51. 51. VIEWERS¶ ATTITUDES TOWARD ETHICAL, ECONOMIC AND CREATIVE IMPLICATIONS OF PRODUCT PLACEMENT ON MOVIES 51 In his web site titled Smoke Free Movies, there is a list of movies from 1990 to 2005which they content analyzed in terms of the number of instances smoking appeared. The resultshowed that Time Warner, Sony and Disney are the top three producers of films with tobaccobrand displays (³Brand Identification´). The more alarming result is that ³more than fortypercent of tobacco brand appearances since 1990 have been in movies rated G, PG, and PG-13´(³Brand Identification´). People like Professor Glantz and FGD 1-D are the types of persons that Philip Morris,which owns 50% of US cigarette market and 37% of world cigarette market (³BrandIdentification´) would like to get rid of. The transcript of the speech delivered by HamishMaxwell during their Marketing meeting in 1983 revealed that large tobacco companies arewilling to resort to every possible means to ensure that their products would land on the hands oftheir no-age-limit target market. A significant part of the speech said: Recently, anti-smoking groups have also had some early successes at eroding the social acceptability of smoking. Smoking is being positioned as unfashionable, as well as unhealthy, custom. We must use every creative means at our disposal to reverse this destructive trend. I do feel heartened at the increasing number of occasions when I go to a movie and see a pack of cigarettes in the hands of the leading lady. This is in sharp contrast to the state of affairs just a few years ago when cigarettes rarely showed up on camera. We must continue to exploit new opportunities to get cigarettes on screen and into the hands of smokers (³Big Tobacco¶s Secret´ 10). Indeed, the tobacco companies would not hesitate to do every means to promote theirproduct. Le Gresley, Muggli & Hurt found out in their research in 2005 that in order to ensuresales without being controversial on paying huge amount to producers, the British AmericanTobacco (BAT), the maker of Lucky Strike, company attempted to produce a movie of their own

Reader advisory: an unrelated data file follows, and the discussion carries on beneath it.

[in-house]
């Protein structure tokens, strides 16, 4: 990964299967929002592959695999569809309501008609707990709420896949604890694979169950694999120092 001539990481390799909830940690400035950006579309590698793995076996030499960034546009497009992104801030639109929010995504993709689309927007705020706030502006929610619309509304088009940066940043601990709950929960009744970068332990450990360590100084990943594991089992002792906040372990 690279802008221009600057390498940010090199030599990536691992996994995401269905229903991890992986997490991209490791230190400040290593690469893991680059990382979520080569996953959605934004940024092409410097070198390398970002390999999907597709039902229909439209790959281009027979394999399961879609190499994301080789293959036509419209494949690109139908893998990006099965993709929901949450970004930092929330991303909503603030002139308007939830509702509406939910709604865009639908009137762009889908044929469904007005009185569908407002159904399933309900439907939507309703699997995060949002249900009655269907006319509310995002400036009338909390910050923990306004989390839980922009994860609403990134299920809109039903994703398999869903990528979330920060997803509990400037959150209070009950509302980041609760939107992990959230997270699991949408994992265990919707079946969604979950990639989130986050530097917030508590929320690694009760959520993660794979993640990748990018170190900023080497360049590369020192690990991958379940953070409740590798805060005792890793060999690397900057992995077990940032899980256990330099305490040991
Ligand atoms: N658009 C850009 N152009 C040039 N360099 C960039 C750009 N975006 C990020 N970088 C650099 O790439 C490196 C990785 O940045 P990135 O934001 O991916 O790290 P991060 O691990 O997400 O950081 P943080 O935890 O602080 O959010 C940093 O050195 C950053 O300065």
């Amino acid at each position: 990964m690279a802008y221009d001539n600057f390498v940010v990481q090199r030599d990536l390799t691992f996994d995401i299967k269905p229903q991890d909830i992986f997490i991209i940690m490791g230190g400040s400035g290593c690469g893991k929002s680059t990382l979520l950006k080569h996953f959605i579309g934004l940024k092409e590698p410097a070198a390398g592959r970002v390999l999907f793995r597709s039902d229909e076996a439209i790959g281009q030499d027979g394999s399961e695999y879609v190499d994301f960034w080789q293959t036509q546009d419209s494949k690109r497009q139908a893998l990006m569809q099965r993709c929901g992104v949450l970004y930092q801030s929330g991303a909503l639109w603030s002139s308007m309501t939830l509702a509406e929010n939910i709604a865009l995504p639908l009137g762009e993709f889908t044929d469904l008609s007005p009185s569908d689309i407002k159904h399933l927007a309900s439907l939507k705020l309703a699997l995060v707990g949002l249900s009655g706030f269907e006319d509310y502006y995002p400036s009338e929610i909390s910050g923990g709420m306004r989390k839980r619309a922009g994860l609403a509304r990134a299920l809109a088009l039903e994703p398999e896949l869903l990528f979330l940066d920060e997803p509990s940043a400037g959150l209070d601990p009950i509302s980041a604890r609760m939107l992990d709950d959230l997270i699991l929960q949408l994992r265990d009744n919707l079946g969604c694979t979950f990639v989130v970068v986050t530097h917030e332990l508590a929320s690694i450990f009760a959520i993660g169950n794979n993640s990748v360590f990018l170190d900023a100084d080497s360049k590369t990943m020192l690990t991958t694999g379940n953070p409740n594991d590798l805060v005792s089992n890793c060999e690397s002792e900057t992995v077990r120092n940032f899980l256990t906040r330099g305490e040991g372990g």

52. 52. VIEWERS¶ ATTITUDES TOWARD ETHICAL, ECONOMIC AND CREATIVE IMPLICATIONS OF PRODUCT PLACEMENT ON MOVIES 52where they could promote their brands outright (2). This is aside from the fact that they³discreetly´ promote their brands in movies through engaging in various deals. Professor Glantz is currently lobbying forthe solutions to the problem of smoking, especiallyof branded cigarettes, in movies. Glantz, with thehelp of support groups, wrote a letter to six mediagiants to discourage them from striking deals withtobacco companies in exchange for smoking scenesin the movies. The letter was addressed to Disney, General Electric, News Corporation, Sony,Time Warner and Viacom. In the letter, Glantz was proposing a four-part policy that will,according to Glantz, will ³avert tobacco addiction, disease and death on a massive scale´ (³TheSolution´). The four-part policy was clearly outlined in the letter and reached the offices of the mediagiants through the New York State Department of Health with Richard F. Daines ascommissioner. In the letter, it says, first, for the film producers to ³rate new smoking movies ³R´.Exempted in this proposal are the programs that clearly show the negative effects of smoking toone¶s health. Second, for the film producers to ³certify no pay-offs.´ This means that the filmindustry has to declare nobody in the industry receives anything, in cash or in kind, in exchangefor exposure of cigarettes on films. Third, for films to run anti-smoking advertisements prior toshowing of any film targeting adults. Fourth, for the media giants to simply ³stop identifyingtobacco brands´ in their movies.